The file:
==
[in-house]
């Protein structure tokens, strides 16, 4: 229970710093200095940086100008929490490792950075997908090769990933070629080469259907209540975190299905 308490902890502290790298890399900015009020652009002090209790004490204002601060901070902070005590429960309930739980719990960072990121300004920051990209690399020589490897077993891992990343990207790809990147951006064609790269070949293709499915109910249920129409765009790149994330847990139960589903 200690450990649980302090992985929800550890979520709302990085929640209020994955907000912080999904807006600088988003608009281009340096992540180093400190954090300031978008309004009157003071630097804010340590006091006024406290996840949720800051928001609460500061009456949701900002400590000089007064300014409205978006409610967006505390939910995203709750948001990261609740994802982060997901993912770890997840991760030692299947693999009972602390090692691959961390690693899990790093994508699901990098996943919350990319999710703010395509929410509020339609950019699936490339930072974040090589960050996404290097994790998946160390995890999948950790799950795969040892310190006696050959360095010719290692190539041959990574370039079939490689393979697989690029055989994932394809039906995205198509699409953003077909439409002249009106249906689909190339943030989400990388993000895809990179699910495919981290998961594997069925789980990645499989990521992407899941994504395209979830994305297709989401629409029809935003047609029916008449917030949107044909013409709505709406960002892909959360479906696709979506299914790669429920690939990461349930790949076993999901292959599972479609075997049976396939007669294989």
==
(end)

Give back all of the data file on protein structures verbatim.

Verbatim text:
[in-house]
């Protein structure tokens, strides 16, 4: 229970710093200095940086100008929490490792950075997908090769990933070629080469259907209540975190299905 308490902890502290790298890399900015009020652009002090209790004490204002601060901070902070005590429960309930739980719990960072990121300004920051990209690399020589490897077993891992990343990207790809990147951006064609790269070949293709499915109910249920129409765009790149994330847990139960589903 200690450990649980302090992985929800550890979520709302990085929640209020994955907000912080999904807006600088988003608009281009340096992540180093400190954090300031978008309004009157003071630097804010340590006091006024406290996840949720800051928001609460500061009456949701900002400590000089007064300014409205978006409610967006505390939910995203709750948001990261609740994802982060997901993912770890997840991760030692299947693999009972602390090692691959961390690693899990790093994508699901990098996943919350990319999710703010395509929410509020339609950019699936490339930072974040090589960050996404290097994790998946160390995890999948950790799950795969040892310190006696050959360095010719290692190539041959990574370039079939490689393979697989690029055989994932394809039906995205198509699409953003077909439409002249009106249906689909190339943030989400990388993000895809990179699910495919981290998961594997069925789980990645499989990521992407899941994504395209979830994305297709989401629409029809935003047609029916008449917030949107044909013409709505709406960002892909959360479906696709979506299914790669429920690939990461349930790949076993999901292959599972479609075997049976396939007669294989």